Do straw polls mean anything?

Rep. Gerry Connolly held his 23rd annual St. Patrick’s Day Fete yesterday in the ballroom at the Kean Shriners’ Temple in Fairfax. The event is the largest annual gathering of Democrats in Northern Virginia (there were approximately 1,200 people there last night) and is well known for the straw poll that it holds every year.

To give you an idea of the importance of the straw poll, many people credit the event as what turned around Jim Webb’s campaign. At the time, he was running against Harris Miller in the Democratic primary and people were just beginning to come around to the idea of Webb becoming the eventual nominee. The campaign was initially not going to contest the straw poll, especially since Harris Miller had Connolly’s support and was the former chairman of the Fairfax County Democratic Committee.

Chris Ambrose and bloggers, however, finally convinced them to actually compete and Ambrose personally made about 300 phone calls (including to about 60 percent of FCDC) and turnout a large amount of Webb supporters. Although Webb reportedly still thought it was going to be a hostile crowd when he got there, he ended up winning the straw poll by a margin of 58% to 42%. According to what Lowell Feld wrote in Netroots Rising, Steve Jarding credits the event as a major reason why Webb won the nomination.

“If it wasn’t for the netroots packing Gerry Connolly’s St. Patrick’s Day party, Webb might not have won the primary,” Jarding believes. Jarding adds that the straw poll victory “was the first moment of concrete victory in the campaign, and it was mainly because of the netroots.”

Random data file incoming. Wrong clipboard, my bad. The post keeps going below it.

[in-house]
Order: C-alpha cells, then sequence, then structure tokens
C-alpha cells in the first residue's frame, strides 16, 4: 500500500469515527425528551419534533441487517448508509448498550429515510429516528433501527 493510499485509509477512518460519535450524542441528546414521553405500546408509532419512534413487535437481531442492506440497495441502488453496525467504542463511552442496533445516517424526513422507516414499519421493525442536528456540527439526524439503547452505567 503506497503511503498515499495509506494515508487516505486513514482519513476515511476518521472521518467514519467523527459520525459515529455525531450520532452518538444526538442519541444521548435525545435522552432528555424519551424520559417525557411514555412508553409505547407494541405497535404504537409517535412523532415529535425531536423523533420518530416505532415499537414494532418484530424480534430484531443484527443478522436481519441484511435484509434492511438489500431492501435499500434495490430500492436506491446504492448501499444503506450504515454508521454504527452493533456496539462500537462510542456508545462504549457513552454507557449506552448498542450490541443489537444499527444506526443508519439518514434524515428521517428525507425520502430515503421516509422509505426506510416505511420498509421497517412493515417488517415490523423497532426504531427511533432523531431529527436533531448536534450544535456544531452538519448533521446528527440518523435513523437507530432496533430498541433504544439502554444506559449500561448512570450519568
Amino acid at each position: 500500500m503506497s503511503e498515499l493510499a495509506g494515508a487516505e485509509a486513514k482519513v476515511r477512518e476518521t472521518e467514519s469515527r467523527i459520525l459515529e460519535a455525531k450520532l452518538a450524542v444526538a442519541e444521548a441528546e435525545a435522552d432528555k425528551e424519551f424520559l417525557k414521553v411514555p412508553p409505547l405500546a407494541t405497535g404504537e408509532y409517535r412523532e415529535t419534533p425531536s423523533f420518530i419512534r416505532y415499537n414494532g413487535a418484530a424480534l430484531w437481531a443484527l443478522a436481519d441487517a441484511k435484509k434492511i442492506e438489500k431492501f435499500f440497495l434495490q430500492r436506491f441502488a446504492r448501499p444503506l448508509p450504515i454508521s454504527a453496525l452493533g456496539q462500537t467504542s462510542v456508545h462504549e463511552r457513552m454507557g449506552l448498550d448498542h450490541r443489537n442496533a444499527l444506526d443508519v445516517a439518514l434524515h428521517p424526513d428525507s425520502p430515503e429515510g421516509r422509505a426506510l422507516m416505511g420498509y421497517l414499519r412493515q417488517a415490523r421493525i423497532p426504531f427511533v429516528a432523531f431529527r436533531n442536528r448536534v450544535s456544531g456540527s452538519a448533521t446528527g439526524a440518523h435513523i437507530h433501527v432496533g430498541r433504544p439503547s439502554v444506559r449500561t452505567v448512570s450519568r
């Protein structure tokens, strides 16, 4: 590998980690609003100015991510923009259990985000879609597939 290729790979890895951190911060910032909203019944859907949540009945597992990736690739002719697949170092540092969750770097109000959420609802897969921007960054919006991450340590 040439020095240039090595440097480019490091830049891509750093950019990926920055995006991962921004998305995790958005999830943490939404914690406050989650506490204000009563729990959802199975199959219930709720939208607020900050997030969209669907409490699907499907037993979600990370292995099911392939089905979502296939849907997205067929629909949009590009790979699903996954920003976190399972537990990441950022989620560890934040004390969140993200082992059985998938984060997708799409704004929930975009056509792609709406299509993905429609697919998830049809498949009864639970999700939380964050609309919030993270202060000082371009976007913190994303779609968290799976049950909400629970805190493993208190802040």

It’s worth noting that Jarding credits the netroots as one of the major reasons for the victory. I think it’s worth noting because the blogs not only helped organize prior to the event, but they were the ones also arguing afterwards that the event showed the momentum of the Webb campaign. This is important because a straw poll victory isn’t worth much if it isn’t used correctly in the larger sense of the campaign.

At this year’s event, it’s Ralph Northam and Justin Fairfax who get to use the straw poll as a momentum builder. As I mentioned in earlier posts (see here and here), they both easily won their respective straw polls.

While it’s a good measure of a campaign to see how they’re able to turn out their supporters to Gerry’s event, the Northam and Fairfax campaigns will have to continue to work hard if they want the St. Patrick’s Day straw poll to have the same impact it had on the Webb campaign. Winning the straw poll here, after all, doesn’t always mean electoral success.

Ralph Northam already knows this first hand. He lost the same straw poll in 2013 by a 40 point margin to Aneesh Chopra and still went on to win the Lt. Governor nomination. It’s also worth noting that Terry McAuliffe received 58% of the vote back in 2009 compared to 30% for Brian Moran and 12% for Creigh Deeds despite the fact that Deeds would go on to win the gubernatorial nomination.

It appears as though Justin Fairfax also knows he can’t just depend on these straw poll victories and is simply using them to talk about momentum. His campaign sent out an email after winning the recent Alexandria Democratic Committee’s straw poll saying “momentum is building in our movement, and we are nowhere near finished!” It’s using that momentum, like Webb did, that will help to bring in donations, volunteers, and some media attention.

As it stands now, we’re just under three months away from the Democratic primary on June 13th, so there’s plenty of time for things to swing either way. But as Jarding put it, these are “concrete victories” that the Fairfax and Northam campaigns can use to help build some momentum.

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